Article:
Yeah, all the above, what you said.

      Lets be sure that individuals are named and charged with misdemeanors - no more corporate anonymity - expose the thugs.

      Then force them to provide free internet for a whole year to everyone, a fine that pays the customer instead of authorities.

      They still have the "honor bar" to make up for any shortfalls..

      • by tlhIngan ( 30335 )

        Then force them to provide free internet for a whole year to everyone, a fine that pays the customer instead of authorities.

        Doesn't work. A lot of hotels already provide "free wifi" but also make money off it. What they do is the WiFi is definitely free - you don't have to pay for it. But it's like 1Mbps. You can then pay $10/night if you want to upgrade to "high speed" 10Mbps or so.

        A lot of hotels do this. I wouldn't be surprised if those hotels named also did the same, trying to get people to pay for "pre

    • First offense, $5 million. Second, $50 million and jailtime for those responsible for the policy. Third offense, $500 million, and so on.

      Nah. If you're a Slashdotter and run into this...

      First offense, take out the hotel's wifi.

    • Nah, that is too punishing for smaller venues who might not be aware of the regulations. Better to use day's wages - which for companies should be defined through their annual revenues divided by 365. That way we don't hand out fines that immediately send a small venue into liquidation or go unnoticed by a big venue.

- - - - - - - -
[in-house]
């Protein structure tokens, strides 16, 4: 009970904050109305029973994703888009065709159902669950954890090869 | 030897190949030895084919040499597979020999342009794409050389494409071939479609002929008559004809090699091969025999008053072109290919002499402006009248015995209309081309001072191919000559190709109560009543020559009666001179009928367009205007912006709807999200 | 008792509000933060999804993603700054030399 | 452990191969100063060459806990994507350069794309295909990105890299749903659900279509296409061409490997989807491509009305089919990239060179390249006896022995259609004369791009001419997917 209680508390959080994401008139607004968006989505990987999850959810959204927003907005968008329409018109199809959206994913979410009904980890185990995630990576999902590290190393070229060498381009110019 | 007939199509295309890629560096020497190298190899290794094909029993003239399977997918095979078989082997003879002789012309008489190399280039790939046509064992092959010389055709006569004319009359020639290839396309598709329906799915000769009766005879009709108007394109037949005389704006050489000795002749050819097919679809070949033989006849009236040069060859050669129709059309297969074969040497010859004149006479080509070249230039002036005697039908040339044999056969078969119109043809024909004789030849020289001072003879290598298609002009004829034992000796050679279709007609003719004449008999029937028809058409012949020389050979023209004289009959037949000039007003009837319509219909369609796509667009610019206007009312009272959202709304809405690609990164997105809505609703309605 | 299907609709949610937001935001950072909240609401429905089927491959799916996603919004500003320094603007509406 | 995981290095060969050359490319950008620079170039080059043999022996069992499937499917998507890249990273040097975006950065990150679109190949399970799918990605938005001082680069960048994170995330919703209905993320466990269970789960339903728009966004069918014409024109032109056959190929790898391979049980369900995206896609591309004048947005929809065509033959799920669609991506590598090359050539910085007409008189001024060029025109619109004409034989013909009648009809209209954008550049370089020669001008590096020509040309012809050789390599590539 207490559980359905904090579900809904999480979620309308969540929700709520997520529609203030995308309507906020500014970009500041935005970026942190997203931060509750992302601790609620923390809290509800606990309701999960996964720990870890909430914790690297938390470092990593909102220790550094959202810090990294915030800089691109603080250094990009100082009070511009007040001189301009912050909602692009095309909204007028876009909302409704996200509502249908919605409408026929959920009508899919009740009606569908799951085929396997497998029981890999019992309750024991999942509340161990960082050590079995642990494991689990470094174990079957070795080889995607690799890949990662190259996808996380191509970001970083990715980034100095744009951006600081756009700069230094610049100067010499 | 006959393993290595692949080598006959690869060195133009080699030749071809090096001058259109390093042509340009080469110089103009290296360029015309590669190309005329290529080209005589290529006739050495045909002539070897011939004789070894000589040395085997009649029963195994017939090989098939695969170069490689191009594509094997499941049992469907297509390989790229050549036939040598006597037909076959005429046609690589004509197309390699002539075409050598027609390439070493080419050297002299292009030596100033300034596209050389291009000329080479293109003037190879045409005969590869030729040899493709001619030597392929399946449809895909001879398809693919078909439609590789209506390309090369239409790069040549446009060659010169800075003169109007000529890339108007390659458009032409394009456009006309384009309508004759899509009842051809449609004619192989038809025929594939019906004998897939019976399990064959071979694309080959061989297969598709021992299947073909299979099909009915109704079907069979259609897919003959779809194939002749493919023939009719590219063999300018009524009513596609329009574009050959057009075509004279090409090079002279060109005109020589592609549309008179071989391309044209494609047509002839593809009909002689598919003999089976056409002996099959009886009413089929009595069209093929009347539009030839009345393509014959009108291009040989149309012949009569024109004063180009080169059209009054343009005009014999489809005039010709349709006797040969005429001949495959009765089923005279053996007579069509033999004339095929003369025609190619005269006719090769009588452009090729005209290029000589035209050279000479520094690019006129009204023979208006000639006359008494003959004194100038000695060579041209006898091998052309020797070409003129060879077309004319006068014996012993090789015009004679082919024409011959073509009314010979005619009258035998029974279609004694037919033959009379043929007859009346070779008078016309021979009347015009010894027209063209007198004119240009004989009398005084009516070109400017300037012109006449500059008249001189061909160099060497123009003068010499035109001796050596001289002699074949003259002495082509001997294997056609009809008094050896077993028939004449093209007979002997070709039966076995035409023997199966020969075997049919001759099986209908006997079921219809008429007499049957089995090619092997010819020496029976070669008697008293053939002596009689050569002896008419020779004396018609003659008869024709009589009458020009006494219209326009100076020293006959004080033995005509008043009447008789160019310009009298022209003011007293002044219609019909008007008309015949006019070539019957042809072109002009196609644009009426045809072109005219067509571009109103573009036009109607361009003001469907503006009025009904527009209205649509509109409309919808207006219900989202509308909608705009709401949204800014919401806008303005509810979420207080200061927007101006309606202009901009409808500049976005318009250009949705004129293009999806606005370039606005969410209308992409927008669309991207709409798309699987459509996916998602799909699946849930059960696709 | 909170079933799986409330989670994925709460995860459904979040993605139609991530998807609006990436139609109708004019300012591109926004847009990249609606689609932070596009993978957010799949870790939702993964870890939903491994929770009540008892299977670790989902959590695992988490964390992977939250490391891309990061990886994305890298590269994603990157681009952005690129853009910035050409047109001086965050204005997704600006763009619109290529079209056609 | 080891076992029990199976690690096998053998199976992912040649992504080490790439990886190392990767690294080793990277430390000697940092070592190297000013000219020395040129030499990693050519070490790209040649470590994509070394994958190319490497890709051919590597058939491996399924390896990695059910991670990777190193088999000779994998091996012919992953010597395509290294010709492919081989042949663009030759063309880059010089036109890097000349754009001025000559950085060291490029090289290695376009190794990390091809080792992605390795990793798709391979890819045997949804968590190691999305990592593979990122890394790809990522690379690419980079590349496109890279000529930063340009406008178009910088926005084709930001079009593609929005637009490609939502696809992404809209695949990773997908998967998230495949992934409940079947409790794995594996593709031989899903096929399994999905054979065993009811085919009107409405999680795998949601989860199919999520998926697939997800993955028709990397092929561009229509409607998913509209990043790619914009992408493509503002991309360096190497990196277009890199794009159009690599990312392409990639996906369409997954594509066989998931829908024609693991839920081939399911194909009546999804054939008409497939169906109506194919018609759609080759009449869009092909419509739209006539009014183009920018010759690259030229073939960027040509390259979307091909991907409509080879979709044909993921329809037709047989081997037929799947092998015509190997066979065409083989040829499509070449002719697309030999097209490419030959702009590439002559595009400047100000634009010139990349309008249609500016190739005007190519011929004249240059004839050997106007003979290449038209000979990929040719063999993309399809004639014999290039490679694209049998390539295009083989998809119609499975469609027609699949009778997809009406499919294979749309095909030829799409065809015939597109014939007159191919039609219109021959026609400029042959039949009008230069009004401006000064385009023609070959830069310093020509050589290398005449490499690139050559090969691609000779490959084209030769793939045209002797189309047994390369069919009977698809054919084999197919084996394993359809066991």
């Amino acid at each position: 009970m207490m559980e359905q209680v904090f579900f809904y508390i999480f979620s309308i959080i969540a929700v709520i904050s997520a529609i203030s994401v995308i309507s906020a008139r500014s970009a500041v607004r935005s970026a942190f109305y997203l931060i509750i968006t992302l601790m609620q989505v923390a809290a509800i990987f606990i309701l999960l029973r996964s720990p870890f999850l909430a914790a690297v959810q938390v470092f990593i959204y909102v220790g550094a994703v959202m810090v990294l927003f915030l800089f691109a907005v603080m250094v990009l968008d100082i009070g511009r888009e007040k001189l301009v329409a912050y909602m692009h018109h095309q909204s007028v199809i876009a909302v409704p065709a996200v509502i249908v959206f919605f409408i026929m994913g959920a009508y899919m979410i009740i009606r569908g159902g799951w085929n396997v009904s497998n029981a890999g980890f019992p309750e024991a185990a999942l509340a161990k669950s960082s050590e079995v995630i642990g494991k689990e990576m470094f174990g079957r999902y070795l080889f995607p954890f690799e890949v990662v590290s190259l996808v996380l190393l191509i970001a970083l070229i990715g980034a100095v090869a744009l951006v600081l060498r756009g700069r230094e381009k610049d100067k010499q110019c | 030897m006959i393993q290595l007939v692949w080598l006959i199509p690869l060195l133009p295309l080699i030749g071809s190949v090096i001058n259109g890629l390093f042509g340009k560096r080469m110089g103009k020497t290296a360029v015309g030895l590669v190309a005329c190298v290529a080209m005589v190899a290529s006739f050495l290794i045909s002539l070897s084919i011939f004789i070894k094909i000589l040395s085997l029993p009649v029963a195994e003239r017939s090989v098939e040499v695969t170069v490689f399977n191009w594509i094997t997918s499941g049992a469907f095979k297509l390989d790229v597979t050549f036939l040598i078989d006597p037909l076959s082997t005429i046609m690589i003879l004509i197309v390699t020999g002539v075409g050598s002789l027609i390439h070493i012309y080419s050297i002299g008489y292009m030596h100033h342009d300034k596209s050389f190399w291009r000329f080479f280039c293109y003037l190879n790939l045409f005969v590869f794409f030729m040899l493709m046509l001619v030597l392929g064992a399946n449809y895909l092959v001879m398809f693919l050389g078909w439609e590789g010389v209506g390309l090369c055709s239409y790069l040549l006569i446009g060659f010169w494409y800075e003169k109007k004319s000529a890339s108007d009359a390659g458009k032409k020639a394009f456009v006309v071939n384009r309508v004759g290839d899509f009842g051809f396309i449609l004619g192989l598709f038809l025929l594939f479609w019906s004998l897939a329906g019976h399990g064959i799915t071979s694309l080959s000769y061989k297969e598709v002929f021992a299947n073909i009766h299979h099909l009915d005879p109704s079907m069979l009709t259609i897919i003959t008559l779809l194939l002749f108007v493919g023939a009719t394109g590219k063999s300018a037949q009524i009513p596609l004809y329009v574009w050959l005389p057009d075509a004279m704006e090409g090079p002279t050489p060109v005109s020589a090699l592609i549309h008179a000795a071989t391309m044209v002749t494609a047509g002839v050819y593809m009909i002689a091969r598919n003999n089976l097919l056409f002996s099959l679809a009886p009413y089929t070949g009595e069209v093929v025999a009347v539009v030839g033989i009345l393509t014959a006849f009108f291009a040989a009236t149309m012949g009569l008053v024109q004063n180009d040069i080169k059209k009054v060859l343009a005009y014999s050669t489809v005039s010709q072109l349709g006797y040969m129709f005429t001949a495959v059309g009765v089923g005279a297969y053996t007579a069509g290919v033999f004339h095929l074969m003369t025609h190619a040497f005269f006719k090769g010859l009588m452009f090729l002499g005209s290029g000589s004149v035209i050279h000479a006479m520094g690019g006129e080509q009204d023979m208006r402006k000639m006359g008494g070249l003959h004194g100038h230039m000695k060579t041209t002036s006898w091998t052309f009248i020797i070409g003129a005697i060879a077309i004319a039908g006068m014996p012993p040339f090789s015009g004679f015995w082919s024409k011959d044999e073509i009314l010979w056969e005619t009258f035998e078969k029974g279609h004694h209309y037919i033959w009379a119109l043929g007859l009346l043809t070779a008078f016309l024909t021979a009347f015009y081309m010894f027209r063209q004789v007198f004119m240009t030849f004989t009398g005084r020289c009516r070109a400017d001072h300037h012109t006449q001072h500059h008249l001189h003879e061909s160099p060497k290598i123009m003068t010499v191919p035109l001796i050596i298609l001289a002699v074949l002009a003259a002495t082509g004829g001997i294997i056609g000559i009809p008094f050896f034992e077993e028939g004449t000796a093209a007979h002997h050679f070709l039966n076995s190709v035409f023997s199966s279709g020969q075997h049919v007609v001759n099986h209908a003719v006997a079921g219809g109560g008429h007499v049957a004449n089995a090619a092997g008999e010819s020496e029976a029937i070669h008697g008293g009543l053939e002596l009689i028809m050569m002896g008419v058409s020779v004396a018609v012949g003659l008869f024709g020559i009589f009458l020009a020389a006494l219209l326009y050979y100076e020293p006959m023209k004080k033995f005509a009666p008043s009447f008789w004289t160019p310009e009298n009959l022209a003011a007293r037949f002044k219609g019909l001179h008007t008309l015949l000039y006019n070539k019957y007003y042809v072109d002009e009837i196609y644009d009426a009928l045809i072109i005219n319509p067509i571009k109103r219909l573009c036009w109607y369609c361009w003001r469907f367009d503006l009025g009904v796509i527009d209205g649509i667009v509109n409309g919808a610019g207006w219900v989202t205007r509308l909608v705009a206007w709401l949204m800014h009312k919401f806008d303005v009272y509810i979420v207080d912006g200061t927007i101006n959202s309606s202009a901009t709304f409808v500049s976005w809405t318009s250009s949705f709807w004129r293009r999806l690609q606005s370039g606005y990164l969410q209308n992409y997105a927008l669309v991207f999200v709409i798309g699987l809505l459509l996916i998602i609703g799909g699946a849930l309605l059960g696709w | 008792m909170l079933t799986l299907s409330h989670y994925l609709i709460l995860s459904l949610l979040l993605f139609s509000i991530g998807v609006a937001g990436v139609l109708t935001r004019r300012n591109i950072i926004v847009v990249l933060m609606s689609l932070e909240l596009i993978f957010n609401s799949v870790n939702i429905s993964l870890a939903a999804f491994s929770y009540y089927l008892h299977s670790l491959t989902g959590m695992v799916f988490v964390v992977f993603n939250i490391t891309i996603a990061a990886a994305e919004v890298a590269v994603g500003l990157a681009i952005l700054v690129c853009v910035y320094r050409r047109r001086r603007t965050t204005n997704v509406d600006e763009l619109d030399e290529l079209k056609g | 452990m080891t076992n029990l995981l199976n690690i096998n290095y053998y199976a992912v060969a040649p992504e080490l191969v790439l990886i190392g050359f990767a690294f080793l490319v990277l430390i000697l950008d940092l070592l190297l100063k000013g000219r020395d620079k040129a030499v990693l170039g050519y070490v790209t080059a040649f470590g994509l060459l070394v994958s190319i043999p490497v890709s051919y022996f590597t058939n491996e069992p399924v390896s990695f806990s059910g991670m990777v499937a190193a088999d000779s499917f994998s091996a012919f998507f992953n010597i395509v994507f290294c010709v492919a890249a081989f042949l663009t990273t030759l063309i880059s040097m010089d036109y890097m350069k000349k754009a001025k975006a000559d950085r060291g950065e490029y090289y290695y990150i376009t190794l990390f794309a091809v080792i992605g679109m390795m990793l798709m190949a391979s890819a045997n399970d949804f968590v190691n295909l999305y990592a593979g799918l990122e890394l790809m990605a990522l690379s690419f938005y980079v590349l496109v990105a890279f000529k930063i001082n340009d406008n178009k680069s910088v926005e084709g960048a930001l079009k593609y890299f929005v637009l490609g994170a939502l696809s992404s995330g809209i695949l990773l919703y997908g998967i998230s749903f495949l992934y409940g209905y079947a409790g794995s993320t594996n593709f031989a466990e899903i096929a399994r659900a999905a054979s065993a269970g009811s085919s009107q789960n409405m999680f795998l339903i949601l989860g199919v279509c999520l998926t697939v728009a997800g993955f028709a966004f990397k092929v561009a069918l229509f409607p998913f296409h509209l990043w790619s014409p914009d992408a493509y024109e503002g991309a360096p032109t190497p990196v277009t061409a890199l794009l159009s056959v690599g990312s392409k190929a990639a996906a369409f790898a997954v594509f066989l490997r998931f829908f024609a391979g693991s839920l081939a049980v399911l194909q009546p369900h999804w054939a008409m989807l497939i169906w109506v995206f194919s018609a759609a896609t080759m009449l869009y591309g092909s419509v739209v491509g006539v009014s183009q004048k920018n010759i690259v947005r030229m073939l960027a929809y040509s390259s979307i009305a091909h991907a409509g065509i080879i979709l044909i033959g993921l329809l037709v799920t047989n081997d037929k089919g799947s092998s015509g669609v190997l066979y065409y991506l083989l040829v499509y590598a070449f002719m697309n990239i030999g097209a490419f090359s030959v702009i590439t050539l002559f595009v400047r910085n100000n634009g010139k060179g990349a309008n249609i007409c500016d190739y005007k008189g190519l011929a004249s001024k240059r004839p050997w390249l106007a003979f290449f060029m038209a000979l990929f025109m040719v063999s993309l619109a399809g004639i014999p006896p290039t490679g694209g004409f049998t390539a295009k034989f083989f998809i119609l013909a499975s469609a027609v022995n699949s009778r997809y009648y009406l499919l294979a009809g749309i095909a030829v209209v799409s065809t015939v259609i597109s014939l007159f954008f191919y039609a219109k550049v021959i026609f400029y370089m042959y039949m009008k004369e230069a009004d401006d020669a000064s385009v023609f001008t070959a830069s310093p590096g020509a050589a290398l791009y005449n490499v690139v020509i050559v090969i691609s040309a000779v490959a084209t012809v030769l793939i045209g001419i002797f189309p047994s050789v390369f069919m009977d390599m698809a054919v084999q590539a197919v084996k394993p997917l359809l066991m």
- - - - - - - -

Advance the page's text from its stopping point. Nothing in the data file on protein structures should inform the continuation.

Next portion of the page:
As for jail time: Seriously? For phone/wifi jamming? I mean, sending people to jail for trivialities is all the rage in America these days but I think that reserving that measure for more harm
      • Sending people to jail is part of the populist desire to make white collar criminals pay with time in prison. Typically poor criminals spend time behind bars, starting even before they are tried because they can't afford bail, and continuing after the trial because they can't afford good lawyers who can get them out of prison time. Meanwhile, white collar criminals get off with fines at worst (and often manage to buy their way out of the charges completely), and those are typically paid by their companies s
        • I can see the resoning behind that and I agree that those who cause damage to the most people tend to get off with the slightest punishment, which needs to change. But again, I'd reserve prison sentences for those who actually cause significant harm, such as by pushing people beneath the poverty line or making them homeless. Hotels who block wifi/mobile data access inconvenience their guests and cost the companies who use them for conferences a bit of money - bad but not that bad.